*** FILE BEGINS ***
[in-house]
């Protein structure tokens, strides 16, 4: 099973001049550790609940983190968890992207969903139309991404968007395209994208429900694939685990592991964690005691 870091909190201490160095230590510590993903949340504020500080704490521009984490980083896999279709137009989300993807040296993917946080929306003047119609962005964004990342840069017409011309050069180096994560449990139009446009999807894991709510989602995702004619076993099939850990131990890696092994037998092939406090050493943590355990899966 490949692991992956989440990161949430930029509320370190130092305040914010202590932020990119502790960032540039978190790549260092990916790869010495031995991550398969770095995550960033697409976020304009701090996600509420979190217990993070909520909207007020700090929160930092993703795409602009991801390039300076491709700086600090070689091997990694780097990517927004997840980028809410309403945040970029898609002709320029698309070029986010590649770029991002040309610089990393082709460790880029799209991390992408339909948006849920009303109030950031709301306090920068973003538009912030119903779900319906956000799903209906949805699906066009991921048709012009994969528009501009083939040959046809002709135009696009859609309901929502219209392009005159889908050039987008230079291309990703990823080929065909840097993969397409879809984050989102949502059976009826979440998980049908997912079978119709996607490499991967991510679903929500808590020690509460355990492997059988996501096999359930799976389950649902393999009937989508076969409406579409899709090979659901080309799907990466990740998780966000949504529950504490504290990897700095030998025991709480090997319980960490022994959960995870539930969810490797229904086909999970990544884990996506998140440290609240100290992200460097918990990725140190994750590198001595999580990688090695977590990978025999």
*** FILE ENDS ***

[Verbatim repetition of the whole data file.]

[in-house]
């Protein structure tokens, strides 16, 4: 099973001049550790609940983190968890992207969903139309991404968007395209994208429900694939685990592991964690005691 870091909190201490160095230590510590993903949340504020500080704490521009984490980083896999279709137009989300993807040296993917946080929306003047119609962005964004990342840069017409011309050069180096994560449990139009446009999807894991709510989602995702004619076993099939850990131990890696092994037998092939406090050493943590355990899966 490949692991992956989440990161949430930029509320370190130092305040914010202590932020990119502790960032540039978190790549260092990916790869010495031995991550398969770095995550960033697409976020304009701090996600509420979190217990993070909520909207007020700090929160930092993703795409602009991801390039300076491709700086600090070689091997990694780097990517927004997840980028809410309403945040970029898609002709320029698309070029986010590649770029991002040309610089990393082709460790880029799209991390992408339909948006849920009303109030950031709301306090920068973003538009912030119903779900319906956000799903209906949805699906066009991921048709012009994969528009501009083939040959046809002709135009696009859609309901929502219209392009005159889908050039987008230079291309990703990823080929065909840097993969397409879809984050989102949502059976009826979440998980049908997912079978119709996607490499991967991510679903929500808590020690509460355990492997059988996501096999359930799976389950649902393999009937989508076969409406579409899709090979659901080309799907990466990740998780966000949504529950504490504290990897700095030998025991709480090997319980960490022994959960995870539930969810490797229904086909999970990544884990996506998140440290609240100290992200460097918990990725140190994750590198001595999580990688090695977590990978025999």